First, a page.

• Patent trolling: is the patent system killing innovation?
    Picture the following. You are a small start up with a wonderful new gizmo which brings significant efficiencies and cost savings to industry X. No sooner do you open your doors when you get a letter from a "patent troll" saying you are infringing their patent (unspecified) and you need to pay them a license fee or be sued. You "know" the claim is spurious, but to prove it in court could cost you anything from a few hundred thousand pounds to a few million.
  • Unlimited oil from sunlight and slime changes the energy game
    It is ironic that just as we are finally saying goodnight and farewell to Peak Oil theory, scientists are poised to bring unlimited quantities of the finest sweet crude oil to market, courtesy of algae and sunlight. Moreover, the algae route to creating oil is said to generate 95% fewer greenhouse gasses than the conventional route of drilling for oil, so even if climate change activists would rather that we stopped using oil altogether, "green oil" goes a long way towards meeting most of their objections.
  • ETFs beat mutual funds to finish near record highs in 2013
    By their very nature Exchange Traded Funds are a beta play. You get the market performance, not outperformance. But that only tells a fraction of the ETF story.
  • Will Bitcoin become the new global reserve currency?
    Ever since advanced market central banks began rolling the printing presses, the warnings from various quarters foretelling the implosion of fiat currencies have been getting louder and louder. The lack of trust in the custodians of fiat money has provided a fertile context for the rise of Bitcoin, the ultimate digital alternative store of value as against mainstream, central bank managed currencies like the US dollar, sterling and the euro.
  • WTO Bali deal set to boost EU chemicals exports
    Until the World Trade Organisation’s (WTO) historic “Accord” in Bali, in November, it had seemed as if the EU’s chemicals sector was doomed to lose more and more market share to emerging market economies in general, and China in particular. The EU’s trade body for the chemicals sector had noted that, although the European chemicals sector consists of some of the biggest names in the industry, it is gradually losing ground to both the Americas and China.
  • Economics: still a pseudo science after so much effort?
    The whole point about quantitative easing (QE), if you read the speeches made by central bankers and the IMF, is that it is an extraordinary policy measure. What makes it extraordinary is that it is not usually done (yes, we are in the presence of a tautology) but it is not usually done because central bankers in an “ordinary” frame of mind, regard it as daft.
  • Transformational technology - 3D printing changes the game
    All the fine financial tinkering and re-engineering in the world counts for very little when disruptive technologies roar in from over the horizon. By now, the pool of people on the planet who have not heard of 3D printers must be shrinking fast. This is not sci-fi but today's lab technology - and tomorrow's front line weaponry.
  • Molten Salt Reactor can transform nuclear power costs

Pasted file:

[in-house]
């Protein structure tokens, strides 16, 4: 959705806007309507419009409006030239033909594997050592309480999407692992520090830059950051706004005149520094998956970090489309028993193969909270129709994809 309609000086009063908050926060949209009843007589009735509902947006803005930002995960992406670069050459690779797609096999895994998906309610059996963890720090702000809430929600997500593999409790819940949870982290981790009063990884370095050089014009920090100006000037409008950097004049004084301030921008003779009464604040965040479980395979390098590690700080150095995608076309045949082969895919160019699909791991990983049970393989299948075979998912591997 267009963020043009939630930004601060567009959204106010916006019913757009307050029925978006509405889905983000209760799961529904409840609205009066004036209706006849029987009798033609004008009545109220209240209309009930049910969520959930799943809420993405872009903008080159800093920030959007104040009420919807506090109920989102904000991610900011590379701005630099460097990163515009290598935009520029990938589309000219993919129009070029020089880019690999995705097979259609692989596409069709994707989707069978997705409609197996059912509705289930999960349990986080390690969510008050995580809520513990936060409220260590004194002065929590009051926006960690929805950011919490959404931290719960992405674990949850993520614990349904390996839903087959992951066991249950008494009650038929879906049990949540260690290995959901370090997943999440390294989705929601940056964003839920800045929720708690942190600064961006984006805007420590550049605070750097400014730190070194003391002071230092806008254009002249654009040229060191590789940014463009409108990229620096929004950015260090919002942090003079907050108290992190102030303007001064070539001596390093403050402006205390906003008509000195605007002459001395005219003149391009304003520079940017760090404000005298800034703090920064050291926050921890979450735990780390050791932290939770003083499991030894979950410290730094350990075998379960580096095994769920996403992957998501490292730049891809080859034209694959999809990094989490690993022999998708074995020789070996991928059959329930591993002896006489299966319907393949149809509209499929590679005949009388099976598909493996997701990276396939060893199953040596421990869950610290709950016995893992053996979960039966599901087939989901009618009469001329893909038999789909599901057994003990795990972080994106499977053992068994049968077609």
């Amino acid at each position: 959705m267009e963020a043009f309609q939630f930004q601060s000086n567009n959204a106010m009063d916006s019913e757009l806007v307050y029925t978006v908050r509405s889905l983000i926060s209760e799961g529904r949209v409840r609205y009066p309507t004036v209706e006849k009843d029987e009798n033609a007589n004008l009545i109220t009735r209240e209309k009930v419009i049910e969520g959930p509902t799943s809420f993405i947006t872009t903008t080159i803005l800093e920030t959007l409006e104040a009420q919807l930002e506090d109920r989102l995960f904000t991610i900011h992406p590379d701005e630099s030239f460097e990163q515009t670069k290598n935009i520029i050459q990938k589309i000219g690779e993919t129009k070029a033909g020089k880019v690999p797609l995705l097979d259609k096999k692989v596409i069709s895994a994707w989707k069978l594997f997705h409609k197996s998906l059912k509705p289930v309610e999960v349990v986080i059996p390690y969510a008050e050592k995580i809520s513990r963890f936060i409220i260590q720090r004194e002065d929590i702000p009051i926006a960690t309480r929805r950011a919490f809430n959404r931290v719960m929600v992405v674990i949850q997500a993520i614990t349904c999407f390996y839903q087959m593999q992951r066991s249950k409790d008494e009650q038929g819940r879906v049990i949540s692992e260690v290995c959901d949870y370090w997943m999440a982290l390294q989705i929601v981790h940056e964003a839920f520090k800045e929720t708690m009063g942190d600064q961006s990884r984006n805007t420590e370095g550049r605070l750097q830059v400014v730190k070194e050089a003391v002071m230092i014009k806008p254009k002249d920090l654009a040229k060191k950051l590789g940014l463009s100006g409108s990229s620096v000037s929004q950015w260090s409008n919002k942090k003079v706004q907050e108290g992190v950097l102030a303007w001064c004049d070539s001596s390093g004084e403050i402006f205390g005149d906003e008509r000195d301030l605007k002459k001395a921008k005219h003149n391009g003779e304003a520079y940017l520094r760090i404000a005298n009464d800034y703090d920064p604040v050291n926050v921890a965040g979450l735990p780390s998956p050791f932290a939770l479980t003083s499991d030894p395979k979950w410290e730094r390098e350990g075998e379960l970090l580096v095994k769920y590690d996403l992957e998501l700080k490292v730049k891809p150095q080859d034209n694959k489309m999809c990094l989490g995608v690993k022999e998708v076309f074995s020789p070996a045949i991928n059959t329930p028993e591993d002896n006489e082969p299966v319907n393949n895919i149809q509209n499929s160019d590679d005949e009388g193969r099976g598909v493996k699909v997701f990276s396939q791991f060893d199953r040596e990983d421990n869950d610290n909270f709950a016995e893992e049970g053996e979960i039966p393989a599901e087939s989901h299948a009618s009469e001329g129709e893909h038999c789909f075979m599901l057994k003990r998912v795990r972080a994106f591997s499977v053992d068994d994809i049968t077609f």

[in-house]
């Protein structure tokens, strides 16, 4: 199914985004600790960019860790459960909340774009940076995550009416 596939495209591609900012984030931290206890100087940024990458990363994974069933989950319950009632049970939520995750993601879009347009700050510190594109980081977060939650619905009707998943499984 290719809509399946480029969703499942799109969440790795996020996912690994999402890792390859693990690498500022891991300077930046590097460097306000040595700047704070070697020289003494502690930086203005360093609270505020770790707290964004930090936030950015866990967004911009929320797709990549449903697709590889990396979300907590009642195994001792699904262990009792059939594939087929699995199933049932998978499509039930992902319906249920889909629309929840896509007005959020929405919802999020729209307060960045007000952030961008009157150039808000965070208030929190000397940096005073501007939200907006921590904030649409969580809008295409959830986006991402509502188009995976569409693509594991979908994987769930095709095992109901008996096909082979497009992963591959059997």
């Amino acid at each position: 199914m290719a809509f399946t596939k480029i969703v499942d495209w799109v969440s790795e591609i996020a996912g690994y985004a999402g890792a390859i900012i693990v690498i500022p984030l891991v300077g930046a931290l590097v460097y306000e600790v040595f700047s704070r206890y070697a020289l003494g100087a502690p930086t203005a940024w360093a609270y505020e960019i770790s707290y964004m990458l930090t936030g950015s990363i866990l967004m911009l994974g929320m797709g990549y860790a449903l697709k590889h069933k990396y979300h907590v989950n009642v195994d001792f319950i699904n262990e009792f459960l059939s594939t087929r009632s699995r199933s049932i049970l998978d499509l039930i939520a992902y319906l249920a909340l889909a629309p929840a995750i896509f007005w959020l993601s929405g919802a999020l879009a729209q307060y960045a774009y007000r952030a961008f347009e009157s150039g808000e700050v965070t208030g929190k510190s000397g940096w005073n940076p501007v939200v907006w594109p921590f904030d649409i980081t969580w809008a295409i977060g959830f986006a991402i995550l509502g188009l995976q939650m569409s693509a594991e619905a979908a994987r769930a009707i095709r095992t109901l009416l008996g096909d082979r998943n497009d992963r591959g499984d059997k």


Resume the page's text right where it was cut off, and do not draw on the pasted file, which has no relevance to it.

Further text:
One of the biggest, most insuperable problems with nuclear power generation, namely what to do with the waste that remains toxic for aeons to come, looks like it has been solved by a US start up. What Transatomic Power’s reactors do that is different to conventional nuclear generators is to use dissolved nuclear waste from conventional nuclear power stations, transformed into a molten salt.
  • Private Equity Endangered by Under-performance
    Private equity (PE) has long been considered to have a vital role in the economy across a wide range of corporate deal making, from mergers and acquisition, to "take-privates" and, of course, buy-outs and buy-ins. However, for investors to keep on coming up with the cash to enable new PE funds to be launched, the returns for this relatively high risk asset class have to be worthwhile.
  • Arctic oil: Russia rules, OK?
    The heavy handed Russian response to Greenpeace protesters' attempts to disrupt drilling by scaling Russia's flagship Arctic Drilling platform, the Prirazlomalay, named after the field the platform is located on, should surprise no one. Oil guru and part time adviser to the Russian Energy Ministry, Dr. Kent Moors notes that the stakes the Russians are playing for are astronomically high, and a handful of environmental activists are not going to stand between Russia and its goal, not if Vladimir Putin has anything to do with it.
  • Could shale oil and gas sink Russia's economy?
    For years now, despite Russia coming a horrible second out of the Cold War, and despite the endemic corruption that led one US Ambassador to call Russia "a Mafia State", the Russians have been able to control the price at which Europe buys its energy. The reason why European gas prices are pegged, quite unjustifiably, to the price of oil, is simply because Russia wills it so.
  • PE finds plenty of risks but also attractive opportunities in Southeast Asia
    Despite looking intensely vulnerable to both economic, political and natural disasters, Southeast Asia is exhibiting the kind of dynamic growth that private equity investors have always associated with above average returns. A recent report reviewed recent deal making activity in the area and looked at what is driving transactions in one of the world's most dynamic and fast-growing regions.